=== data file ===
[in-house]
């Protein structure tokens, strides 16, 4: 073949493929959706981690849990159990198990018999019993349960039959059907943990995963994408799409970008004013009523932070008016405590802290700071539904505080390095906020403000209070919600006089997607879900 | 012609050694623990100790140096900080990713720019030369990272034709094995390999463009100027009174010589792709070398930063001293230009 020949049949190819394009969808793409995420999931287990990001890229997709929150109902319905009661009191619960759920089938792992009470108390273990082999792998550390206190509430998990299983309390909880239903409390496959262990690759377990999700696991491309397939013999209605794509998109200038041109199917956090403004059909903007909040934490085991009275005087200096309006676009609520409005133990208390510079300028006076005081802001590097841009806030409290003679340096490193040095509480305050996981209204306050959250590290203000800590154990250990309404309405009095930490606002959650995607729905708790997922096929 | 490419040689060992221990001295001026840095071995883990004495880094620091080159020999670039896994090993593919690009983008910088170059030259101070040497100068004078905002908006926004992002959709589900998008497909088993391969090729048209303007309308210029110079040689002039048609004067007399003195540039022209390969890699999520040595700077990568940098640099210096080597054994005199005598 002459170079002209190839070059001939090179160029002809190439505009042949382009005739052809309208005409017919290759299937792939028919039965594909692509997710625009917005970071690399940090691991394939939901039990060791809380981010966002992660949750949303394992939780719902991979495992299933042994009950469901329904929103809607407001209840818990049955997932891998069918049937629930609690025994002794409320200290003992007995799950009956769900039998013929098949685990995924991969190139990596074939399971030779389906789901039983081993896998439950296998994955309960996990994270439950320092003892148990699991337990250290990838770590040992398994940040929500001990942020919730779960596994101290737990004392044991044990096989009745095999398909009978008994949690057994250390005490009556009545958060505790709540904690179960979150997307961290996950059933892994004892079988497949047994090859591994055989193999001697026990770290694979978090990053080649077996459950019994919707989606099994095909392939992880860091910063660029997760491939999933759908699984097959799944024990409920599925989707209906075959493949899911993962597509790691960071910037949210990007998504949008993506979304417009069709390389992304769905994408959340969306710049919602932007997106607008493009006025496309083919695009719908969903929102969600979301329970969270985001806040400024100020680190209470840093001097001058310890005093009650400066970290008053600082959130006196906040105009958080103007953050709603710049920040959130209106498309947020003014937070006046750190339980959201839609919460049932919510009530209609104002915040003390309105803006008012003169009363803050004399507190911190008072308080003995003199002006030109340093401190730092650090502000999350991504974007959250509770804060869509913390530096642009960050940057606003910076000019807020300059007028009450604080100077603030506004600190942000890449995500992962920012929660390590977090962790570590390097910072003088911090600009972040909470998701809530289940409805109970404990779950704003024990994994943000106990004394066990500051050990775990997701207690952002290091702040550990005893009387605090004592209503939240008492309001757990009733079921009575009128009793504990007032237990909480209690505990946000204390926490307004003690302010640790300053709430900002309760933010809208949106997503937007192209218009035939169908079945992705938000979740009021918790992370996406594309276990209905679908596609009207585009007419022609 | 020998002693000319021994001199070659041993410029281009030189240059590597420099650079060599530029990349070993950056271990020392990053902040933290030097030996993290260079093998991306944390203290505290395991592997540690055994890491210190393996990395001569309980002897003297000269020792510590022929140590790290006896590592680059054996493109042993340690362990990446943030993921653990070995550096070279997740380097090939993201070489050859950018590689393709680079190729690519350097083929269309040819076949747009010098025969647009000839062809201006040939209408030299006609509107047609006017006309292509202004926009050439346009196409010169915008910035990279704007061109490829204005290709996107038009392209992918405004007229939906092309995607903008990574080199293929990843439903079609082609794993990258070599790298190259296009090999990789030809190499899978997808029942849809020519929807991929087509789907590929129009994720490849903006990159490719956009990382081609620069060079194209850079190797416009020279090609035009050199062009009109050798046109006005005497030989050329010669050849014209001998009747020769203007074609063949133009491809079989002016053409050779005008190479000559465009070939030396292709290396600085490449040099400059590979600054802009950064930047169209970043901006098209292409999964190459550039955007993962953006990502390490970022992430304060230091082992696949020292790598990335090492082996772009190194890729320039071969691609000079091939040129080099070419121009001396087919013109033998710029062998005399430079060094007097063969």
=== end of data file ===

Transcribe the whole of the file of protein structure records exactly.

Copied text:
[in-house]
């Protein structure tokens, strides 16, 4: 073949493929959706981690849990159990198990018999019993349960039959059907943990995963994408799409970008004013009523932070008016405590802290700071539904505080390095906020403000209070919600006089997607879900 | 012609050694623990100790140096900080990713720019030369990272034709094995390999463009100027009174010589792709070398930063001293230009 020949049949190819394009969808793409995420999931287990990001890229997709929150109902319905009661009191619960759920089938792992009470108390273990082999792998550390206190509430998990299983309390909880239903409390496959262990690759377990999700696991491309397939013999209605794509998109200038041109199917956090403004059909903007909040934490085991009275005087200096309006676009609520409005133990208390510079300028006076005081802001590097841009806030409290003679340096490193040095509480305050996981209204306050959250590290203000800590154990250990309404309405009095930490606002959650995607729905708790997922096929 | 490419040689060992221990001295001026840095071995883990004495880094620091080159020999670039896994090993593919690009983008910088170059030259101070040497100068004078905002908006926004992002959709589900998008497909088993391969090729048209303007309308210029110079040689002039048609004067007399003195540039022209390969890699999520040595700077990568940098640099210096080597054994005199005598 002459170079002209190839070059001939090179160029002809190439505009042949382009005739052809309208005409017919290759299937792939028919039965594909692509997710625009917005970071690399940090691991394939939901039990060791809380981010966002992660949750949303394992939780719902991979495992299933042994009950469901329904929103809607407001209840818990049955997932891998069918049937629930609690025994002794409320200290003992007995799950009956769900039998013929098949685990995924991969190139990596074939399971030779389906789901039983081993896998439950296998994955309960996990994270439950320092003892148990699991337990250290990838770590040992398994940040929500001990942020919730779960596994101290737990004392044991044990096989009745095999398909009978008994949690057994250390005490009556009545958060505790709540904690179960979150997307961290996950059933892994004892079988497949047994090859591994055989193999001697026990770290694979978090990053080649077996459950019994919707989606099994095909392939992880860091910063660029997760491939999933759908699984097959799944024990409920599925989707209906075959493949899911993962597509790691960071910037949210990007998504949008993506979304417009069709390389992304769905994408959340969306710049919602932007997106607008493009006025496309083919695009719908969903929102969600979301329970969270985001806040400024100020680190209470840093001097001058310890005093009650400066970290008053600082959130006196906040105009958080103007953050709603710049920040959130209106498309947020003014937070006046750190339980959201839609919460049932919510009530209609104002915040003390309105803006008012003169009363803050004399507190911190008072308080003995003199002006030109340093401190730092650090502000999350991504974007959250509770804060869509913390530096642009960050940057606003910076000019807020300059007028009450604080100077603030506004600190942000890449995500992962920012929660390590977090962790570590390097910072003088911090600009972040909470998701809530289940409805109970404990779950704003024990994994943000106990004394066990500051050990775990997701207690952002290091702040550990005893009387605090004592209503939240008492309001757990009733079921009575009128009793504990007032237990909480209690505990946000204390926490307004003690302010640790300053709430900002309760933010809208949106997503937007192209218009035939169908079945992705938000979740009021918790992370996406594309276990209905679908596609009207585009007419022609 | 020998002693000319021994001199070659041993410029281009030189240059590597420099650079060599530029990349070993950056271990020392990053902040933290030097030996993290260079093998991306944390203290505290395991592997540690055994890491210190393996990395001569309980002897003297000269020792510590022929140590790290006896590592680059054996493109042993340690362990990446943030993921653990070995550096070279997740380097090939993201070489050859950018590689393709680079190729690519350097083929269309040819076949747009010098025969647009000839062809201006040939209408030299006609509107047609006017006309292509202004926009050439346009196409010169915008910035990279704007061109490829204005290709996107038009392209992918405004007229939906092309995607903008990574080199293929990843439903079609082609794993990258070599790298190259296009090999990789030809190499899978997808029942849809020519929807991929087509789907590929129009994720490849903006990159490719956009990382081609620069060079194209850079190797416009020279090609035009050199062009009109050798046109006005005497030989050329010669050849014209001998009747020769203007074609063949133009491809079989002016053409050779005008190479000559465009070939030396292709290396600085490449040099400059590979600054802009950064930047169209970043901006098209292409999964190459550039955007993962953006990502390490970022992430304060230091082992696949020292790598990335090492082996772009190194890729320039071969691609000079091939040129080099070419121009001396087919013109033998710029062998005399430079060094007097063969």